Divorce Attorney Lindsey J. Wilson
What you should know when filing for divorce
While divorce signals the end of a relationship, it is also the beginning of a tedious legal process. Divorcing couples are often fraught with uncertainty, emotional distress, and financial worries, which can make the process difficult. It also can make it confusing.
Life doesn’t come with a roadmap, and sometimes you find yourself headed in an unexpected direction. Divorce can be like that. Certainly no one marries with the idea that divorce is imminent.
When you file for divorce, you enter a legal system full of terminology and procedures that are foreign to most people. For example, you may not know that certain counties in Texas require mediation before taking a divorce case to trial. Denton, Dallas and Collin are three local counties that require mediation prior to a final trial. Mediation doesn’t have to be court ordered for the parties to participate in an effort to resolve the case without the need for final trial.
What is mediation?
Mediation is a way to resolve conflicts by using a neutral third party, called a mediator. A mediator assists you and your spouse, working to come up with solutions and help you reach agreements. Settling divorce through mediation can be to your advantage. For one thing, it’s less expensive than going to court. In addition, it takes less time. Not only that, resolutions reached through mediation are generally more amicable.
During mediation, it is important to have a lawyer to advise and help you make important decisions. In mediation, parties can be creative and reach solutions that are tailored to their needs. By comparison, when you litigate, your fate lies in the hands of the judge. The decisions a judge makes may not be the ones you and your spouse would make together.
Contested and Uncontested Divorce
A divorce is considered contested when one or more terms of the divorce is not agreed upon by both parties.
When a spouse files for divorce, it is common to have contested issues. However, when couples can reach agreements among themselves or through the help of their attorneys, they can negotiate a settlement, which will be a written final order signed by the parties and the judge.
No-Fault and Fault-Based
In Texas, you can file for divorce on fault-based grounds or no-fault grounds. No-fault grounds are the most common grounds used in divorce. At this point, all U.S. states offer a no-fault divorce option.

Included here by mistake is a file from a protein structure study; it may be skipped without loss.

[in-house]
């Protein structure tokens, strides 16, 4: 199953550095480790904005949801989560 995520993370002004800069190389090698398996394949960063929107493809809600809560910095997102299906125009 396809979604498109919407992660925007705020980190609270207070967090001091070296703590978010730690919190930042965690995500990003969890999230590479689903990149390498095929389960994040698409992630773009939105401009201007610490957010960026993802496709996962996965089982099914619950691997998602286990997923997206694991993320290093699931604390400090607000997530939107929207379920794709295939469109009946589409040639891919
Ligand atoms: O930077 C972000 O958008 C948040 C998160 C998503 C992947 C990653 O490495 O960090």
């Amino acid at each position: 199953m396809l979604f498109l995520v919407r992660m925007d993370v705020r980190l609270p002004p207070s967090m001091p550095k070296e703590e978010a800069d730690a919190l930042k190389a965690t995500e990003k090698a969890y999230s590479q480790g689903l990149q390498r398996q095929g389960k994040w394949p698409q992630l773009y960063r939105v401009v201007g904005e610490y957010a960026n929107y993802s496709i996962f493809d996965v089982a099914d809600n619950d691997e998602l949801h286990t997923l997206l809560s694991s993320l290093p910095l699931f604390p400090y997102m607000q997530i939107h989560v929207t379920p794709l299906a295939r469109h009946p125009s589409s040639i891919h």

In a no-fault divorce, neither spouse blames the other for the end of the marriage. You can file for divorce based on the ground of “insupportability”, which is commonly known as a “no-fault” divorce. In other words, due to arguments or personality conflicts, saving the marriage is unlikely.
Fault-Based Divorce Grounds
In a fault-based divorce, one spouse holds the other spouse responsible for the marriage breakdown. In Texas, the grounds to file for a fault-based divorce would include:
- Felony conviction
- Mental hospital confinement
What Our Clients Are Saying
I would highly recommend Lindsey Wilson. During one of the worst years of my life while going through a painful divorce, Lindsey and her associates were extremely helpful. She took the time to understand the details of my divorce and provided not only professional services, but genuine care about what I was going through. Anyone who’s ever been through a divorce has a “story”, and I won’t take up the space to list my mine. lol. I will only say that I am very grateful that Lindsey was my attorney. She has the experience, the knowledge, and the understanding to help you with any of your divorce or family law needs. I hope you don’t need a divorce lawyer, but if you do, call Lindsey. ~ Chancy P.
Making the Transition After Ending a Marriage
Divorce requires a substantial amount of decision-making leading to significant changes in your and your family’s lifestyle. If you have children, we’ll help you make decisions about child custody, support and visitation. We’ll also address property division, whether it be a simple or complex marital estate. We’ll answer questions like : “what property you will keep?” and “what property will your spouse keep?” For example, if you own a house, will you sell it and divide the proceeds? Or will one of you remain in the house until your children are grown? These are all issues that will need to be addressed prior to the conclusion of the case.
Get in Touch
Law Office of Lindsey J. Wilson
4305 Windsor Centre Trl, Ste 500
Flower Mound, Tx 75028